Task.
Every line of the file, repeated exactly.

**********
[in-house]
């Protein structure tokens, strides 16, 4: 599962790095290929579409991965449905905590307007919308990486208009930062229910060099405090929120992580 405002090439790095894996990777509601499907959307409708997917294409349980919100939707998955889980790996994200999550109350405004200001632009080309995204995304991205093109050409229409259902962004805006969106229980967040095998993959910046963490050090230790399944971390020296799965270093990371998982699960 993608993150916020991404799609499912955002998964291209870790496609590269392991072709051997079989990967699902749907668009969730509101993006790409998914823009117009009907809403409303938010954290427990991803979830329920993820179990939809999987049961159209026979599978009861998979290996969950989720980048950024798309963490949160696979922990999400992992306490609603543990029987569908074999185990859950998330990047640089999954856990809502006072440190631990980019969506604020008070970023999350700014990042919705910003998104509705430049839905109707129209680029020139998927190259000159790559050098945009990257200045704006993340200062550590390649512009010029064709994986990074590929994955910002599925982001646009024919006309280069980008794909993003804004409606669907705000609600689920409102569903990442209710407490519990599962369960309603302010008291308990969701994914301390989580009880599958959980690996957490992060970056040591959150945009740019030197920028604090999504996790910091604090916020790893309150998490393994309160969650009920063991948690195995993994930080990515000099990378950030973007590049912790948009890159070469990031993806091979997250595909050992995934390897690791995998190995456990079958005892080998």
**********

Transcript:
[in-house]
């Protein structure tokens, strides 16, 4: 599962790095290929579409991965449905905590307007919308990486208009930062229910060099405090929120992580 405002090439790095894996990777509601499907959307409708997917294409349980919100939707998955889980790996994200999550109350405004200001632009080309995204995304991205093109050409229409259902962004805006969106229980967040095998993959910046963490050090230790399944971390020296799965270093990371998982699960 993608993150916020991404799609499912955002998964291209870790496609590269392991072709051997079989990967699902749907668009969730509101993006790409998914823009117009009907809403409303938010954290427990991803979830329920993820179990939809999987049961159209026979599978009861998979290996969950989720980048950024798309963490949160696979922990999400992992306490609603543990029987569908074999185990859950998330990047640089999954856990809502006072440190631990980019969506604020008070970023999350700014990042919705910003998104509705430049839905109707129209680029020139998927190259000159790559050098945009990257200045704006993340200062550590390649512009010029064709994986990074590929994955910002599925982001646009024919006309280069980008794909993003804004409606669907705000609600689920409102569903990442209710407490519990599962369960309603302010008291308990969701994914301390989580009880599958959980690996957490992060970056040591959150945009740019030197920028604090999504996790910091604090916020790893309150998490393994309160969650009920063991948690195995993994930080990515000099990378950030973007590049912790948009890159070469990031993806091979997250595909050992995934390897690791995998190995456990079958005892080998």